Most people have a love/hate relationship with smartphones: They provide resources and information expeditiously in just a few clicks, but can also divert attention from timely tasks and goals, like paying attention in class. The reality is, most students have smartphones, and they’re using them in class. A survey by the University of Nebraska-Lincoln, discussed in this Harvard University article, found that students at six universities use cell phones an average of eleven times per day in class. The “no phones in class” rules of the past don’t account for the fact that as technology changes, students are changing, and classrooms must change with them.
Utilizing mobile technology in the classroom offers a more flexible approach to learning and can increase the effectiveness of time spent together while turning students into active participants. One such area involves the use of response tools, or “clickers,” in the classroom. Why not capitalize on the technology most students have in their pocket, rather than adding cost to the already high price of course materials? Polling apps, like the four reviewed here, make it easy to turn smart phones into engaging response tools.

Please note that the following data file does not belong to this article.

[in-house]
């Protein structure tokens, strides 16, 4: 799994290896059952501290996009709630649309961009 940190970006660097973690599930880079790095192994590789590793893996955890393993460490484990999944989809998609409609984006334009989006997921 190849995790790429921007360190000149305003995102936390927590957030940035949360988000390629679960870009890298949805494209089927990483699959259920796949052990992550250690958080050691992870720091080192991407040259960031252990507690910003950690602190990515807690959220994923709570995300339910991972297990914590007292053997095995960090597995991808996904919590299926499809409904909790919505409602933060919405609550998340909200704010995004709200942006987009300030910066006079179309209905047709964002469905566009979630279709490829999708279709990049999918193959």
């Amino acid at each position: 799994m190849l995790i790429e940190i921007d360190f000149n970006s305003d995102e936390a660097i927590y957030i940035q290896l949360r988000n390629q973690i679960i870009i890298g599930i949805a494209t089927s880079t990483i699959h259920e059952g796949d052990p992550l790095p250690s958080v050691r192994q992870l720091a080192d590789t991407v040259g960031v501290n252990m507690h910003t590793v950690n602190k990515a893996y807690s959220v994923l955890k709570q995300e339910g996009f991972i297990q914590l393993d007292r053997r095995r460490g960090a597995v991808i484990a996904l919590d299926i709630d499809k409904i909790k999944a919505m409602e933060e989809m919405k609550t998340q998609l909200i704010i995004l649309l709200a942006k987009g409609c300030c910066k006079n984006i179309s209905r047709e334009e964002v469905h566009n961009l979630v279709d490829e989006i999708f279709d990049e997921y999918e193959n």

A few common ways instructors enhance learning opportunities through technology is through the use of videos and simulations. OpenStax has put together a great collection of "Dynamic Concept Trailers™" to bring key physics concepts to life in your course. These 1 ½ - 2 minute professionally produced videos introduce students to a topic using real-world examples, and are just the right length to incorporate into a lecture. If you want students to "do" something, rather than just watching, PHET Simulations are mobile friendly, and a great way for students to get to interact with what they are seeing in a way that requires them to think about fundamental Physics concepts. For a fun in-class competition, let the students work in groups and see who can solve a given simulation fastest for a few extra credit points.
These are just a few ideas for how to make the most out of smartphones in the classroom. There are so many uses, from apps that provide supplemental learning opportunities, to reminders and class communication systems. The bottom line is, smartphones are here to stay, and hopefully these ideas may help spark your students’ interest, and offer another channel for engagement in class.
Do you use smartphones in a way not mentioned here? We would love to hear about your methods in the comment section.
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